As one example, prior to detection, the stellar light is passed through an iodine gas-filled absorption cell to imprint a velocity reference on the stellar spectrum. However, after search techniques had been honed in this way for years to detect a Jupiter-like world in other solar systems, a surprising result has emerged: a much greater diversity of planetary systems than was expected. According to Najita et al., searches have revealed planets with a wide range of masses, including planets much more massive than Jupiter; planets with a wide range of orbital distances, including planets much closer to their suns than Jupiter is to our Sun; and planets with a wide range of eccentricities, including some with much more eccentric orbits than those of the planets in our solar system.
These results were essentially unanticipated by theory and reveal the diversity of possible outcomes of the planet-formation process, an important fact that was not apparent from the single example of our own solar system. This diversity is believed to result from the intricate interplay among the many physical processes that govern the formation and evolution of planetary systems, processes such as grain sticking and planetesimal accumulation, runaway gas accretion, gap formation, disk-driven eccentricity changes, orbital migration, and dynamical scattering with other planets, companion stars, or passing stars. Thus far, what has changed is not so much our understanding of the relevant physical processes but, rather, how these processes fit together, i.e., our understanding of their relative importance and role in the eventual outcome of the planet formation process.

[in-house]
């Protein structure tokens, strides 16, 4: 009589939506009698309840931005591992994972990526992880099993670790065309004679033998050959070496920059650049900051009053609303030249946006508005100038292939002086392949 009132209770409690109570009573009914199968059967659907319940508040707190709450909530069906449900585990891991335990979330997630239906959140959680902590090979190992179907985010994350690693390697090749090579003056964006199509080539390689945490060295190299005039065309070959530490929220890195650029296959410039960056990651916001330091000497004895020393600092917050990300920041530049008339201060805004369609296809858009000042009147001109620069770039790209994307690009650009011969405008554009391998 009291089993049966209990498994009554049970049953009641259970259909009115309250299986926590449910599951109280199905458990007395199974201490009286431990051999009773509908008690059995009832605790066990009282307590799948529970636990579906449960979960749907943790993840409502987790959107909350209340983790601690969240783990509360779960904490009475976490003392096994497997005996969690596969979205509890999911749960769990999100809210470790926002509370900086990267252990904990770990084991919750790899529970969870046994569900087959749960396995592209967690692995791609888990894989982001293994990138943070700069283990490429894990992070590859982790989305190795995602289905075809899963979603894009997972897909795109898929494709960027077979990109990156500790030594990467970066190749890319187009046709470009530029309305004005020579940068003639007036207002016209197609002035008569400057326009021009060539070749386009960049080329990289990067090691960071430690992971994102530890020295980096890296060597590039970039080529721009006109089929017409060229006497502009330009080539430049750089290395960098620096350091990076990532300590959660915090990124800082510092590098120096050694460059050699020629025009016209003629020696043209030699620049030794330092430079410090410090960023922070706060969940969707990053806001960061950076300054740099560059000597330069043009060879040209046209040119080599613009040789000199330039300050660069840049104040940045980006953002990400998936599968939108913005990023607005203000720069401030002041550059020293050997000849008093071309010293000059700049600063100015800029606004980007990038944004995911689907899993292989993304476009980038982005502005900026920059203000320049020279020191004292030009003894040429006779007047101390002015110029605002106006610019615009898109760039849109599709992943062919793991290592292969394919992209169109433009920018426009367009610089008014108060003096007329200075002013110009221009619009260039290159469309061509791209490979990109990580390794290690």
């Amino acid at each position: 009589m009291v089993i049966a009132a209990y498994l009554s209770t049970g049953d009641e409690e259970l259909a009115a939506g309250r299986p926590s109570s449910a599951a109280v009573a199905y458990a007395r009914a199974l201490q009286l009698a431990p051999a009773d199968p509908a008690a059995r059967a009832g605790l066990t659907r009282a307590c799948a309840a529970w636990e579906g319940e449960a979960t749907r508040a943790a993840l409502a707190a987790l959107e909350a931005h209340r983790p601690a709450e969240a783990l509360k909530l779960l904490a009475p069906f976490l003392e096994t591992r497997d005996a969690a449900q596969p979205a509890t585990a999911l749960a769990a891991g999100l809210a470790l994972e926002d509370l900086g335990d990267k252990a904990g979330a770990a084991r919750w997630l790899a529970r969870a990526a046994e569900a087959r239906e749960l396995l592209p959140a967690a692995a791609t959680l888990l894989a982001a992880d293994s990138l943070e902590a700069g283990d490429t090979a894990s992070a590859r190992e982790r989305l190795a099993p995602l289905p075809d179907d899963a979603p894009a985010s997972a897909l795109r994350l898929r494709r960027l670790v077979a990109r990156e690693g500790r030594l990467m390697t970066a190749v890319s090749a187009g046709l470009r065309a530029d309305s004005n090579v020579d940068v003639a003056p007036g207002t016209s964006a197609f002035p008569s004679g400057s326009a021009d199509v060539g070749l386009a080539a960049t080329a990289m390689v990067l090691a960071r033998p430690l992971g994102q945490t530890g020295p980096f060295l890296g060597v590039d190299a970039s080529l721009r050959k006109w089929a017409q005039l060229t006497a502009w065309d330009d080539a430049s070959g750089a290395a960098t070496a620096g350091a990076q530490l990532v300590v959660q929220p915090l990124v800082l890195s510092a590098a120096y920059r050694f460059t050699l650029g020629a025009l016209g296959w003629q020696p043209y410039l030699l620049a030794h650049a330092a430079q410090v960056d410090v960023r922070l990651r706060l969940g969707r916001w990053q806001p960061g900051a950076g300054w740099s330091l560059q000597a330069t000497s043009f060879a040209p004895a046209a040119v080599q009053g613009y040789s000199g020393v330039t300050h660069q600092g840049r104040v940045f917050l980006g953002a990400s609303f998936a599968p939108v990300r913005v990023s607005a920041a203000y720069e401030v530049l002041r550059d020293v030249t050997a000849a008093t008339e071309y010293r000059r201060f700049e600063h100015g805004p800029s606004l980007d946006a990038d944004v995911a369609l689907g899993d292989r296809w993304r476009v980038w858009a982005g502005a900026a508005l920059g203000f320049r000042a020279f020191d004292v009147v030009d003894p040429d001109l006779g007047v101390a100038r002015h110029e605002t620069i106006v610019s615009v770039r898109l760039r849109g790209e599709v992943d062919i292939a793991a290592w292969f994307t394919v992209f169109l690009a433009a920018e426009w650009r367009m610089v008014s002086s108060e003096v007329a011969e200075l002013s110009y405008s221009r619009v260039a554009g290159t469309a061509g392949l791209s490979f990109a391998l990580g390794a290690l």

The essence of the chemical industry and indeed of life is the making and breaking of molecular bonds. The elementary steps in bond making and breaking occur on the time scale of molecular vibrations and rotations, the fastest period of which is 10 femtoseconds. Chemical reactions are, therefore, ultrafast processes, and the study of these elementary chemical steps has been termed “femtochemistry.” According to Tanimura et al., a primary aim of this field is to develop an understanding of chemical reaction pathways at the molecular level.23 With such information, one can better conceive of new methods to control the outcome of a chemical reaction. Because chemical reaction pathways for all but the simplest of reactions are complex, this field poses both theoretical and experimental challenges. Nevertheless, much progress is being made, and systems as complex as biomolecules can now be investigated in great detail.
Ultrafast dynamics of molecules have long been studied theoretically by integrating a relevant equation of motion. The time-dependent wave packet ap-
Frontiers of Science/1998. Yoshitaka Tanimura, Koichi Yamashita, and Philip A. Anfinrud, at <http://www.pnas.org/cgi/content/full/96/16/8823>.